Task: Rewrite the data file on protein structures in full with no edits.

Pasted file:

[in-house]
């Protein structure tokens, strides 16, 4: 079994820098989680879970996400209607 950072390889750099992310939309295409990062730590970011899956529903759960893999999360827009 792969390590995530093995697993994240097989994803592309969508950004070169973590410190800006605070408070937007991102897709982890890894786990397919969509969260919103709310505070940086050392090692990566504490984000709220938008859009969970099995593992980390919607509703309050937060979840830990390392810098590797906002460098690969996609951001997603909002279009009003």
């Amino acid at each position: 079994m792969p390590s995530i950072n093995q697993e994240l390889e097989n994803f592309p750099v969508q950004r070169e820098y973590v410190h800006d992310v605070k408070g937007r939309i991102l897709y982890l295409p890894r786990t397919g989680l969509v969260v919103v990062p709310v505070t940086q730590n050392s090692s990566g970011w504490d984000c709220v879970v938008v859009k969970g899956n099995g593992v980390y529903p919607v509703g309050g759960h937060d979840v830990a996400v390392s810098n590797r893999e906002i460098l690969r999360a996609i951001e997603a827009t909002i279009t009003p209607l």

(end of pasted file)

[in-house]
């Protein structure tokens, strides 16, 4: 079994820098989680879970996400209607 950072390889750099992310939309295409990062730590970011899956529903759960893999999360827009 792969390590995530093995697993994240097989994803592309969508950004070169973590410190800006605070408070937007991102897709982890890894786990397919969509969260919103709310505070940086050392090692990566504490984000709220938008859009969970099995593992980390919607509703309050937060979840830990390392810098590797906002460098690969996609951001997603909002279009009003």
């Amino acid at each position: 079994m792969p390590s995530i950072n093995q697993e994240l390889e097989n994803f592309p750099v969508q950004r070169e820098y973590v410190h800006d992310v605070k408070g937007r939309i991102l897709y982890l295409p890894r786990t397919g989680l969509v969260v919103v990062p709310v505070t940086q730590n050392s090692s990566g970011w504490d984000c709220v879970v938008v859009k969970g899956n099995g593992v980390y529903p919607v509703g309050g759960h937060d979840v830990a996400v390392s810098n590797r893999e906002i460098l690969r999360a996609i951001e997603a827009t909002i279009t009003p209607l």